They are one of the most common types of theatre, along with prosceniums, thrusts, and arenas. They are highly configurable, because all they are is a room painted black, and both the seating and set can be placed where ever one chooses.

Much black box theatre is performed with either minimalistic or no set, and minimal costuming. Everything from very traditional Shakespeare or Greek tragedy, to very modern experimental or absurd theatre can performed black box. The audience uses their imagination to fill in the blanks, and the show goes on.

The actors, meanwhile, get over themselves and do their damn jobs. They idea that you can’t act against a blue or green screen is patently false.

Even on a very built up and detailed set, there’s this thing called the Fourth Wall. It’s the one that the audience sees through into the action.

In a film or TV, this area is completely covered with cameras, crew, other actors, people’s girlfriends, craft services, runners with script changes…

In modern one camera filming, the cameras will often be directly in your face, over your shoulder, between your legs, kneeling in front of you shooting up your nose, or in a myriad of other very close positions.

There is never a moment in which you are not aware that you are acting.


Scrubs was filmed in an actual hospital, but even then, it was chockful of camera people and assistants and such. 

You get over it and do it anyways.

The idea that “Oh, if only they’d had more real sets!” is garbage.

You can even act with something that isn’t there. There’s an entire movie where Jimmy Stewart’s co-star never makes an appearance. It’s widely regarded as a classic.

Acting is a learned skill that takes time and effort, and not some magical gift granted by the gods.

A Sense of Wonder

A young man steps into the hanger, accompanied by the wizened old mentor who has told him of his mysterious past, and the two slaved that have brought a mysterious message that could save the world. The young man has just sold his speeder, a vehicle that he treasured, but that he acknowledges is no longer in demand since a newer model came out. The old man has assured him that it will be enough.

We see the star ship that they will fly in: it looks nothing like the traditional rockets we are used to in science fiction, nor the “space plane” that we see from real life space exploration. Even in contrast to the other ships we have seen thus far in this world, this one is unique: unlike the Tantive IV or the Devistator, this ship is flat, more like a pizza or a hamburger, with a cockpit stuck awkwardly onto the side, and a loading platform more like that of a cargo plane.

“What a piece of junk!” exclaims the young man.

There’s a moment in most Steven Spielberg movies where, upon seeing the object of wonder (the dinosaurs, the aliens, the bicycle flying), we cut back to the people watching react. We see the children’s faces in awe, the parents with mouths agape, the government agents shocked and in disbelief. The film tells us what reaction we should be having.

Yet, we are all taken in by Han Solo. Luke, who is shown to have a strong interest in spaceships, is planning on attending the Academy to become a pilot, is later in the film shown to be quite a competent pilot himself, says the Millennium Falcon is a junk ship. When Han tries to justify the condition by saying that he’s made a lot of “special modifications”, Obi-Wan simply rolls his eyes.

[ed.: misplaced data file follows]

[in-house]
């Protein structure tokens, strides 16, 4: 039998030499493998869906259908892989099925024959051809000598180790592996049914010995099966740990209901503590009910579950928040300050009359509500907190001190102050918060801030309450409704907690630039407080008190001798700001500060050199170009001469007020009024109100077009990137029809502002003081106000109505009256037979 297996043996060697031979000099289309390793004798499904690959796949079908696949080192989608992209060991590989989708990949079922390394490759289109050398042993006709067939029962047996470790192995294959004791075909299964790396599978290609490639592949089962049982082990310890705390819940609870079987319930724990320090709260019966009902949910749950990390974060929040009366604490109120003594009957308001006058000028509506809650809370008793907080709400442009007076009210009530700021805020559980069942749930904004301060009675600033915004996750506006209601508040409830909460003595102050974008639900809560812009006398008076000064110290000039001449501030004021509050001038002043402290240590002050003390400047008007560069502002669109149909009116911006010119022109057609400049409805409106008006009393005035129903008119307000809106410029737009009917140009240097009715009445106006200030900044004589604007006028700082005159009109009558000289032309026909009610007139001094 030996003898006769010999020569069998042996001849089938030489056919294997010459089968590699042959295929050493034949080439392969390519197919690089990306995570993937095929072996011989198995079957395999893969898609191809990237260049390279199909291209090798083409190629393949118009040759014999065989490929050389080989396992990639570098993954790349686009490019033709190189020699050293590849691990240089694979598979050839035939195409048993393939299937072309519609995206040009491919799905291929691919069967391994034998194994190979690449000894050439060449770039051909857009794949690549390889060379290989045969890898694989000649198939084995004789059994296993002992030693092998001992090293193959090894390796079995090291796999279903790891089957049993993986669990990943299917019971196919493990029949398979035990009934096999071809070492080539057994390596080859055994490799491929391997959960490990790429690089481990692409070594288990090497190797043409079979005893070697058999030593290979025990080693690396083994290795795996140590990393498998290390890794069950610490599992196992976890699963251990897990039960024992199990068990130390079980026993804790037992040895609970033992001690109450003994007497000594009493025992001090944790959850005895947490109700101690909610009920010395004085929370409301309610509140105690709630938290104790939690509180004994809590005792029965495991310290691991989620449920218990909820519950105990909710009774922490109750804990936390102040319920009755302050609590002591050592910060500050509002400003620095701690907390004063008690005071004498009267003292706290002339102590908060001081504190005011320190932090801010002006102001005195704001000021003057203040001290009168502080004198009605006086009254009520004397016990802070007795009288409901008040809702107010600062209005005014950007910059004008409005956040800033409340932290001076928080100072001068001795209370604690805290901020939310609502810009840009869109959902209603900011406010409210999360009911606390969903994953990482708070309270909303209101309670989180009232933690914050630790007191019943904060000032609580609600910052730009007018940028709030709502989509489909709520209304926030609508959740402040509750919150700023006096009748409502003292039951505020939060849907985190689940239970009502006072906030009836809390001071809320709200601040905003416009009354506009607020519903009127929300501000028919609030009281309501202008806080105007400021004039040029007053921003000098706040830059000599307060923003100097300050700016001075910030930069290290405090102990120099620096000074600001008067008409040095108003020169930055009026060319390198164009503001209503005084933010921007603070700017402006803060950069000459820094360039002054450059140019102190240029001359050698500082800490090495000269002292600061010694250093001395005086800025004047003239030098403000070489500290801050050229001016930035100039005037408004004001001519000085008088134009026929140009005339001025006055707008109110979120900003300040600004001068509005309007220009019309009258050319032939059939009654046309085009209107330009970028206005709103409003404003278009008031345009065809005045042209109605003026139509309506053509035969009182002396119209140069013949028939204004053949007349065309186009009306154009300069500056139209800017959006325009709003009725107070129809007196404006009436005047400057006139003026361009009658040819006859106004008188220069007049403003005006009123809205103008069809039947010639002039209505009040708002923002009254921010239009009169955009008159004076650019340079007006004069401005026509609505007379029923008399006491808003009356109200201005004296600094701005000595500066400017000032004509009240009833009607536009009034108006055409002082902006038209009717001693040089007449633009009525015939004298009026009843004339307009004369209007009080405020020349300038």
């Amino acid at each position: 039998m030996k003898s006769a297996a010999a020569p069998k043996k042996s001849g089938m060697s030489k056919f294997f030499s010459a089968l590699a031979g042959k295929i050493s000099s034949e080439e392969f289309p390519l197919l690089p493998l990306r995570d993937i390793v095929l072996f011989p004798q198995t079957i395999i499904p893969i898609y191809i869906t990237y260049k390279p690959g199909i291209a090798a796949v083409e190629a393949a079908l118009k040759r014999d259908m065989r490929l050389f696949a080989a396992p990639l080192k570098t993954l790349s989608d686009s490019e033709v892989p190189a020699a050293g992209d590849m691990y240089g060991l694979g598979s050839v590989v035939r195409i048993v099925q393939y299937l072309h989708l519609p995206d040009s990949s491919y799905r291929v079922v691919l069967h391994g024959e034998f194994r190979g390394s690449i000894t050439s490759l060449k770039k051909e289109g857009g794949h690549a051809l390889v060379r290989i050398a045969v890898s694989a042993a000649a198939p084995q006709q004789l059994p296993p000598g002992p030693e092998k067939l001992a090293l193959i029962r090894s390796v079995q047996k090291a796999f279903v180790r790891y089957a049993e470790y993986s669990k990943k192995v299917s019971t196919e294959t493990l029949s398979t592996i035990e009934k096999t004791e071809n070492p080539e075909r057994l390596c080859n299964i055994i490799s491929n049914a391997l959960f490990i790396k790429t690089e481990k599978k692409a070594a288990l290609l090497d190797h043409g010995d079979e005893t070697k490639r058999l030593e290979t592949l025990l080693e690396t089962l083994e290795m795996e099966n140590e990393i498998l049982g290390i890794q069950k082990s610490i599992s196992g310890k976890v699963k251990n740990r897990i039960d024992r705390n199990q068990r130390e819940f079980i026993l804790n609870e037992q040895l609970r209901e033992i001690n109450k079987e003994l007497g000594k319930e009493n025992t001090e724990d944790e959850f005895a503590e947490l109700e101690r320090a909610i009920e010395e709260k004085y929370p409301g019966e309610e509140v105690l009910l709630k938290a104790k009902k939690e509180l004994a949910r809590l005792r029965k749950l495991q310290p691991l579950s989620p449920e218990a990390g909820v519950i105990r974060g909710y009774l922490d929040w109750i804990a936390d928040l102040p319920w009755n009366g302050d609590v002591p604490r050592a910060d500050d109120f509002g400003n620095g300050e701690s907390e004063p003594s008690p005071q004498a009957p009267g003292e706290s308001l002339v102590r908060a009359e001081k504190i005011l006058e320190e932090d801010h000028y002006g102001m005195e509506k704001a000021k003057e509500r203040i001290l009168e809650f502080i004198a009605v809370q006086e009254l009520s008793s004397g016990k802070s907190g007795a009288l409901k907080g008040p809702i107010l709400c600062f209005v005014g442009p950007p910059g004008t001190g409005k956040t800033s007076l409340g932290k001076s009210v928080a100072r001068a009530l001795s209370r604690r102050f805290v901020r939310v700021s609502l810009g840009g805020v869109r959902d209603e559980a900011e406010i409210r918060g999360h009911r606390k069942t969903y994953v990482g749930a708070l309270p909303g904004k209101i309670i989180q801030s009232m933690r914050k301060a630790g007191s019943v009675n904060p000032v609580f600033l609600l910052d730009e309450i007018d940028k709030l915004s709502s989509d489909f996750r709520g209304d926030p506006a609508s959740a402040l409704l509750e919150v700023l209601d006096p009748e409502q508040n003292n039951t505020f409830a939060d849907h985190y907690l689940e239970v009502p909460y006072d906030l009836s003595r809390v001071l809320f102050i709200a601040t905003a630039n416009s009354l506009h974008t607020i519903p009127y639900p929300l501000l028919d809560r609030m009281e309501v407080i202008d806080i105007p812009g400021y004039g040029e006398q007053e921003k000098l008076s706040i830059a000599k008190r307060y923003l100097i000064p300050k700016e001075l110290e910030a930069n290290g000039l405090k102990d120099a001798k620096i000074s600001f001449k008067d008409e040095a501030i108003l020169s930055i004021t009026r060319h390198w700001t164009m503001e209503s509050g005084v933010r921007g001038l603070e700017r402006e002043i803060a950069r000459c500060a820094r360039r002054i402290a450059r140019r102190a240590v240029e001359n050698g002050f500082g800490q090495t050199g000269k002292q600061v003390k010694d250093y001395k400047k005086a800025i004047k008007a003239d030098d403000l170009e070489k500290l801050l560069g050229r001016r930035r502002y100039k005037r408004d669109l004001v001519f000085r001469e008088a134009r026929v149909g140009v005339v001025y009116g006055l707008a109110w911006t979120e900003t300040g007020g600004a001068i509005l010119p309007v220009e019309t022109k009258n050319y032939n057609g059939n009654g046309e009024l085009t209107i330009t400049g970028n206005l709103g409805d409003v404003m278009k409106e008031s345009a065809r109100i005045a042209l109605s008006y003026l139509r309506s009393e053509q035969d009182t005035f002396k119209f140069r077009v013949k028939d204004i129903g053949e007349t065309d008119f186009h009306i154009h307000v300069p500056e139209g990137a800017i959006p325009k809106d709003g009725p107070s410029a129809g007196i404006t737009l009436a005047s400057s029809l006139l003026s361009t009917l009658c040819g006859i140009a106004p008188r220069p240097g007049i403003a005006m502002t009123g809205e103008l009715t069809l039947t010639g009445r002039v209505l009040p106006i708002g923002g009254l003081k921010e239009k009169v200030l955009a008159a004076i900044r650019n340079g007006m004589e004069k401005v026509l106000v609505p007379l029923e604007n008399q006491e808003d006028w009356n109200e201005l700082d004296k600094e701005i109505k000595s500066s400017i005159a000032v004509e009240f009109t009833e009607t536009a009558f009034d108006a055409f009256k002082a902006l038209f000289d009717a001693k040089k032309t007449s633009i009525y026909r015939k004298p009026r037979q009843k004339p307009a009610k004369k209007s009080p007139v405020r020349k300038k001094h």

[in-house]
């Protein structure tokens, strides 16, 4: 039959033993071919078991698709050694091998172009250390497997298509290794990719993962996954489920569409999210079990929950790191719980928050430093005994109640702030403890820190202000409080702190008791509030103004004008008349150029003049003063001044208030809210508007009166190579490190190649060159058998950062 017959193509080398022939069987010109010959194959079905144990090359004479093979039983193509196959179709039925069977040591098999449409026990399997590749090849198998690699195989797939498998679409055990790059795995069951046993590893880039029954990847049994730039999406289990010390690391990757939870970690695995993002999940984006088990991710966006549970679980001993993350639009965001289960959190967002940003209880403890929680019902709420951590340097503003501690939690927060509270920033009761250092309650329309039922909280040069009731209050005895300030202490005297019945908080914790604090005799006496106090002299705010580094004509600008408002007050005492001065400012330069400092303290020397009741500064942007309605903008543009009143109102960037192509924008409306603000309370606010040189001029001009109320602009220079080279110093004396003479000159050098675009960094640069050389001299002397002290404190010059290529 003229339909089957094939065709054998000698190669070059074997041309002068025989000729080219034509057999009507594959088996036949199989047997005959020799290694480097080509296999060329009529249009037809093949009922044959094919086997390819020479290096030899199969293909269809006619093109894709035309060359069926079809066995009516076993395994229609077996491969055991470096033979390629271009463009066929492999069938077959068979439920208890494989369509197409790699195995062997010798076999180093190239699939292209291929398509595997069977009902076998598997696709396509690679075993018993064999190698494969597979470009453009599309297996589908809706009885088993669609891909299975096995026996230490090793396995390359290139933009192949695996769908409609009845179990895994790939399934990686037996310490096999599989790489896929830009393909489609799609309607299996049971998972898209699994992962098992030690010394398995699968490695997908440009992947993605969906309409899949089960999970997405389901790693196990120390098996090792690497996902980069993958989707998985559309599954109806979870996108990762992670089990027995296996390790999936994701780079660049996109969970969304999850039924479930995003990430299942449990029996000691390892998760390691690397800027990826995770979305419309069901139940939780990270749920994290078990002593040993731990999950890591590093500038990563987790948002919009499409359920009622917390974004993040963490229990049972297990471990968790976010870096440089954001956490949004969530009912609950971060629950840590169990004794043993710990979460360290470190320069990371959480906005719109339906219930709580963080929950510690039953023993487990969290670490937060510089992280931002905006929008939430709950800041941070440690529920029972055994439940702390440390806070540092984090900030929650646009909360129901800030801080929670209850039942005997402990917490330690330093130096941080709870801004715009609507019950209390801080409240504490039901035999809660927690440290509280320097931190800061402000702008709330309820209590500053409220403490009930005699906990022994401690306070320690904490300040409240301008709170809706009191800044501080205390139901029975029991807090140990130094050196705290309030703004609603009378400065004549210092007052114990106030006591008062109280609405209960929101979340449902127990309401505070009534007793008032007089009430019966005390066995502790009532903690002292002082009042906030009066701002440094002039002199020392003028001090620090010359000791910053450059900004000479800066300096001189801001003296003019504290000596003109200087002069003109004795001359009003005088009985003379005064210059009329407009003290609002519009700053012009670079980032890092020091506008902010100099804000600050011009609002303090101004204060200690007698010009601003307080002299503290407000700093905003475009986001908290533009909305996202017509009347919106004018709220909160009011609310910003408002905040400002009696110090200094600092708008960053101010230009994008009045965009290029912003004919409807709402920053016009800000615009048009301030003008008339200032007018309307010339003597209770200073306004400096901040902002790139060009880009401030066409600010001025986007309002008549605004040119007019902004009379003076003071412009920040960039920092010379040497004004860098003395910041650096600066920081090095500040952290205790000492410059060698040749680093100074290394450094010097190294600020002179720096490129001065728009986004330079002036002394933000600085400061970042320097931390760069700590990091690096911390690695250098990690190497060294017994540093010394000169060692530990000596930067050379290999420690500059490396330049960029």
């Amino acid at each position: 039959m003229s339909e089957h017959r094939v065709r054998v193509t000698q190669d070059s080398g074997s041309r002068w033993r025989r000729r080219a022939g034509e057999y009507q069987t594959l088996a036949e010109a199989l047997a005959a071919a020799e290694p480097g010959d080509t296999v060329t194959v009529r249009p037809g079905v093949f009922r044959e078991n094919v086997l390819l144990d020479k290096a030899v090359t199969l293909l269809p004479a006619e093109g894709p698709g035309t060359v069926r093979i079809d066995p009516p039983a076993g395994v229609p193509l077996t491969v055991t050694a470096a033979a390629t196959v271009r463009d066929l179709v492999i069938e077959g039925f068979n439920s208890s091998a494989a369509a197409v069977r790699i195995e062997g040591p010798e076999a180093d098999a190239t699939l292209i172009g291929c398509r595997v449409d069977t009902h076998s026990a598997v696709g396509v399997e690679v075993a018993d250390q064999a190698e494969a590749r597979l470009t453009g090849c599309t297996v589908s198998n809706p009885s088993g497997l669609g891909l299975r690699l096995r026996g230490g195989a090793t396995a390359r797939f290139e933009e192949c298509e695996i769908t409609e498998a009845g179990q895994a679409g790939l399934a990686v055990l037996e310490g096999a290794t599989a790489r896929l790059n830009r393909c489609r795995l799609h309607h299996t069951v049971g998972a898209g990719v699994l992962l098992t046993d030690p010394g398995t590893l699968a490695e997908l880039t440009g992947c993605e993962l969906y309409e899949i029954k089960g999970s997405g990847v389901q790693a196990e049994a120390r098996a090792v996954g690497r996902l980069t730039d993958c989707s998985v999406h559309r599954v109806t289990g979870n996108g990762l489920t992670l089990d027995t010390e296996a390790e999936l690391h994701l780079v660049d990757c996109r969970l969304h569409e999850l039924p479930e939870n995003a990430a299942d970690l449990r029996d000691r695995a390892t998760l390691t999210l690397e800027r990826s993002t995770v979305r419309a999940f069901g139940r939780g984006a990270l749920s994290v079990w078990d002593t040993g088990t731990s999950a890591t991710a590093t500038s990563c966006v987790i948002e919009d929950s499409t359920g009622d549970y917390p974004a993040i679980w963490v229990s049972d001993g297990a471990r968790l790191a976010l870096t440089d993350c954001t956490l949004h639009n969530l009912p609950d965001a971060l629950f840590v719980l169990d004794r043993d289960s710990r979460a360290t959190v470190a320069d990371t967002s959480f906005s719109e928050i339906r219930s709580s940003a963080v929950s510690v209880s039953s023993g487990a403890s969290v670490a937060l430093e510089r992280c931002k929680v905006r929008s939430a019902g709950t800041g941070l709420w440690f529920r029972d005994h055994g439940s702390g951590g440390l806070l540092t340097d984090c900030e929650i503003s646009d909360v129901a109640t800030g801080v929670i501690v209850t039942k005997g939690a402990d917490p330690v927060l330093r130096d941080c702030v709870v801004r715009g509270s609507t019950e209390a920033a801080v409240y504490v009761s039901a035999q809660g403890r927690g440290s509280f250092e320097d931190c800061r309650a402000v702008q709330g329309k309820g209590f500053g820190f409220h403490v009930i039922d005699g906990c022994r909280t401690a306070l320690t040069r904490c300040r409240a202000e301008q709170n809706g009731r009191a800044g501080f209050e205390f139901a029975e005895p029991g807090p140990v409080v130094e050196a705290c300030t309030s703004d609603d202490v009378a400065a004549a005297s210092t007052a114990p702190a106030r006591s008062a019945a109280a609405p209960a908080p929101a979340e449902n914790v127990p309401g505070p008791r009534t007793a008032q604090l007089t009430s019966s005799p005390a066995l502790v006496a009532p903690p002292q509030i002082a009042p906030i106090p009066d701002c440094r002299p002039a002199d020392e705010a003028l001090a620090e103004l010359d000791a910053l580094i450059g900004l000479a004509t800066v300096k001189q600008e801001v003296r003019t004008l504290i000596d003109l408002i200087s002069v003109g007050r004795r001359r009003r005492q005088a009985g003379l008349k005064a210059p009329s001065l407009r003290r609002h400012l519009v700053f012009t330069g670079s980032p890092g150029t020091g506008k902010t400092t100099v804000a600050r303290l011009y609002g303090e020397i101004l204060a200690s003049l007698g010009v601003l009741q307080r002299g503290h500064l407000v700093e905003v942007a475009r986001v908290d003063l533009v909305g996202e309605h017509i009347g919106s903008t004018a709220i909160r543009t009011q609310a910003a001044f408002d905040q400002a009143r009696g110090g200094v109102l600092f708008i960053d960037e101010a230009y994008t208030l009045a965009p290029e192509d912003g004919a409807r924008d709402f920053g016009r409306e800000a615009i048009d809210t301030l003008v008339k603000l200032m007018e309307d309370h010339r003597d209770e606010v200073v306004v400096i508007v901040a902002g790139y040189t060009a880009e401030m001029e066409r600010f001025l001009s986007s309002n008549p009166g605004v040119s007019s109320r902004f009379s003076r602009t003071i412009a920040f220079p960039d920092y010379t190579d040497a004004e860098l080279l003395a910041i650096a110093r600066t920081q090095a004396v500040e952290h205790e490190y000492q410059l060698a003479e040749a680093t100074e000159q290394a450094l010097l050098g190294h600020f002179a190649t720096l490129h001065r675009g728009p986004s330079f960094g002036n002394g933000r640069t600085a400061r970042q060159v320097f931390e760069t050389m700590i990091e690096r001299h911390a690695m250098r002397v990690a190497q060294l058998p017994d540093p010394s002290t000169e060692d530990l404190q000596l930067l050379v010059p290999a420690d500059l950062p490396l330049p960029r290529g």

This isn’t the first time that Obi-Wan hasn’t been taken in either. Take the famous “Kessel run in less than twelve parsecs” exchange in the cantina. Much ink has been spilled to justify that a parsec is a measure of distance, not time, and therefore the Falcon must have a very efficient navigational computer, or Han is much better at piloting than others, so in a treacherous environment like the area around Kessel, he must be able to blah blah blah. Almost no one considers that he’s a smuggler and con man who is trying to talk up a potential client, and saying whatever comes into his head to impress them. It’s much like his later bullshitting about a reactor leak caused by a slight weapons malfunction and that he needs a few minutes to lock down. Large leak. Very dangerous.

Again, watch Obi-Wan’s reaction:

This is not a man taken in by fancy words. He knows Han is bullshitting him, but he doesn’t have much choice, as he’s in a time crunch and needs to leave right now. Better a thief than a stormtrooper.

Han then proceeds to kill a debt collector, shooting him under the table (not unjustifiably, as Han was being threatened), unlike Obi-Wan, who merely maimed the thug who was bothering Luke, and tried to deescalate the situation first.

But the idea that Han Solo is a good person, is introduced to us as a hero, is from the get go a role model? There’s little in the film to support this. He gets his money and runs, just like he said he would.

And this makes his return at the very end to save Luke, and therefore insure the destruction of the Death Star all the more heroic.

What’s in a Name?

Canon is pretty funny to discuss.

For example, what’s that lady in white’s name?

It’s Mon Mothma, obviously, and she’s about to tell us about how many bothans died to get the plans for the second Death Star.

But her name isn’t actually used in Return of the Jedi. It is mentioned once in Revenge of the Sith, and she’s in the Clone Wars cartoon, but those came out over 20 years later. We all learned it somewhere, through osmosis, through fan transmission, through the strange ways that we communicate knowledge to one another on the playground, on the internet, in the letter pages of fanzines…

But, during that interregnum, what counted as good enough evidence that her name was Mon Mothma? What counts as “canon”?

The ending credits, which aren’t a part of the narrative?

Jedi Credits

The shooting script, which isn’t part of the film at all?

jedi script

The novelization?

jedi novel

Trading cards?

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Action figures?

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Signed photos from the actress herself?

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I would submit that, rather than worrying if we have to accept that Art Carney is a member of the Rebel Alliance if we also want Chewbacca to have a family, it doesn’t actually matter where the information comes from, provided it makes for a better and more interesting story, and a more rewarding experience interacting with the film. Sometimes it’s trivia, sometimes it makes a big difference, and sometimes it’s meaningless.

More, of course, on this topic to come…